Trai proposes road map for digital terrestrial transmission
- Apple buys Shazam to boost Apple Music
- Karnataka’s high level panel approves four projects totalling Rs3,427 crore
- Govt forms new policy for standardisation of renewable energy products
- Asian Paints acquires remaining 49% stake in Sleek International
- India to connect Asean countries through cruise tourism: Nitin Gadkari
New Delhi: The Telecom Regulatory Authority of India (Trai) on Tuesday proposed a road map for digital terrestrial transmission (DTT) across the country by opening the space to private broadcasters and proposing implementation of the services in three phases by 2023.
In the recommendations submitted to the information and broadcasting (I&B) ministry, the regulator has proposed the implementation of DTT services in metro cities (phase I) by 31 December, 2019. For cities with a population of more than 10 lakh (according to Census 2011), DTT will be implemented by 31 December 2021, while by 31 December 2023, the regulator has proposed a complete migration from analog transmission across the country.
Currently, terrestrial broadcasting is the monopoly of the public broadcaster Prasar Bharati which runs Doordarshan and is primarily analog. Doordarshan operates DTT service in 16 cities and is further planning to expand it to three new cities by March 2017 and 44 more in the next two years.
The recommendations have been submitted to I&B ministry for approval.
Terrestrial television broadcasting is the traditional way of delivering television channels by transmission of TV signals through radio waves. The DTT model, developed by Doordarshan is an Internet-free broadcast distribution service, through which consumers can receive television channels on the go or at home through television sets, smartphones and tablets—using an application and a dongle specifically designed for the service.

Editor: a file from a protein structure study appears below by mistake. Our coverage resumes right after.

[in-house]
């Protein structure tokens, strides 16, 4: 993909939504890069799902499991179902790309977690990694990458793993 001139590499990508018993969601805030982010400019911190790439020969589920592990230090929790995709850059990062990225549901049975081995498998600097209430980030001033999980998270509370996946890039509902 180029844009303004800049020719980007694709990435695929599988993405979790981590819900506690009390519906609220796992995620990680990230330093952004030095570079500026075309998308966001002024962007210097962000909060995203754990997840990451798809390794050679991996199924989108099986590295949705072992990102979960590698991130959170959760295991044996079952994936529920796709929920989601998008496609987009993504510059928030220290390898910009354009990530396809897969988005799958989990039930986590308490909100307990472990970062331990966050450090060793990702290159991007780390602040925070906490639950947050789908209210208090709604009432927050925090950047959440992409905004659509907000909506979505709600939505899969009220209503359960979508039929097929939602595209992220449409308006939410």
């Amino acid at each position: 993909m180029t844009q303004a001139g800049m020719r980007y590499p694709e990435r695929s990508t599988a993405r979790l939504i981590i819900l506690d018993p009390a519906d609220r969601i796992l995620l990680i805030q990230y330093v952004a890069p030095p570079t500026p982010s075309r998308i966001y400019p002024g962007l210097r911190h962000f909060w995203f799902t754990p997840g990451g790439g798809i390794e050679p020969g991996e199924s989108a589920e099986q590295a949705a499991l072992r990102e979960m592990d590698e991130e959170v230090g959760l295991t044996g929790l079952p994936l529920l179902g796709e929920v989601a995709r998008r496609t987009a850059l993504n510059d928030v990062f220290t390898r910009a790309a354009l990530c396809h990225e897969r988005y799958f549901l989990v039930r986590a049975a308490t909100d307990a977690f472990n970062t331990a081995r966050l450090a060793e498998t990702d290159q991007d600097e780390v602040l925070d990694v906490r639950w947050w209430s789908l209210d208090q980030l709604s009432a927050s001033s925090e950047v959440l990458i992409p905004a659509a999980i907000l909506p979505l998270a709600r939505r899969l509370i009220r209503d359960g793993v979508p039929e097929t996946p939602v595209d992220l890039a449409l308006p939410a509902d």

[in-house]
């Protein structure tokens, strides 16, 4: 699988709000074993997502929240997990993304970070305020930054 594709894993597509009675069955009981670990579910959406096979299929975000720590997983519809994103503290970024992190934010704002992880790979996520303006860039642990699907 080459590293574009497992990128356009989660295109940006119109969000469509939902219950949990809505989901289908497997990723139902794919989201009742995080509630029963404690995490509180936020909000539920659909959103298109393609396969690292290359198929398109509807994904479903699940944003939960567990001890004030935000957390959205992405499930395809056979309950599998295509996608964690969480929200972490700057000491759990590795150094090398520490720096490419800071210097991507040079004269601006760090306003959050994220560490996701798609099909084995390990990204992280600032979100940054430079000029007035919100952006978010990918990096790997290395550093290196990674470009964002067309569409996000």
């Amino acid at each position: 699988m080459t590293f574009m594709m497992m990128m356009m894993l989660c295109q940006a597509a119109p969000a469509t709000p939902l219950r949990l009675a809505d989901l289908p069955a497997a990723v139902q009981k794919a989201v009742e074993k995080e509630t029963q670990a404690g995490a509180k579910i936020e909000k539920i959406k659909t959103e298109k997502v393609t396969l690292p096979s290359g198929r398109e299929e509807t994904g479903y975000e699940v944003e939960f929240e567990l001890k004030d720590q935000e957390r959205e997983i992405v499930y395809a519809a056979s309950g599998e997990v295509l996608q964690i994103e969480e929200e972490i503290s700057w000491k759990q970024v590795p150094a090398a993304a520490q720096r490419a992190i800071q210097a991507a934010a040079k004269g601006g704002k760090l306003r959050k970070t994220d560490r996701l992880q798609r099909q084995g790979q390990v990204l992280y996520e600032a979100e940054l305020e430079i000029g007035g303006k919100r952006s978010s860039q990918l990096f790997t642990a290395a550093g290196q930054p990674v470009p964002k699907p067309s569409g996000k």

According to the recommendations, the regulator has asked I&B ministry to set up a coordination committee to steer implementation of DTT “to ensure creation of a facilitating environment and timely completion for digitisation of terrestrial broadcasting.”
“Maximum number of DTT providers may be capped at five (one public broadcaster and four private broadcasters) at a particular place as per availability of spectrum,” the regulator said in the statement.
Trai in June 2016 had issued a consultation paper on ‘Issues related to Digital Terrestrial Broadcasting in India’, inviting comments from the stakeholders on the existing terrestrial TV broadcasting scenario for implementation of DTT across the country.
Private broadcasters welcomed the move. “It is a huge commercial opportunity waiting to be opened up by the government. Globally, this sector is opened to private players. But in India it is the monopoly of the government,” said an industry executive who did not wish to be identified.
The executive further explained that DTT model will lead to an efficient use of the spectrum and will offer better quality signals in the rural areas without Internet. “Television channels can easily be received on mobile phones, tablets and other electronic devices via DTT services without requiring Internet,” the executive said.
Doordarshan’s DTT model currently showcases five of its channels—DD News, DD Bharati, DD National, DD Sports and a regional-language channel or DD Kisan, depending on the area. The model has the capacity to carry 10 channels. The broadcaster plans to spend about Rs320 crore to achieve its targets by 2018.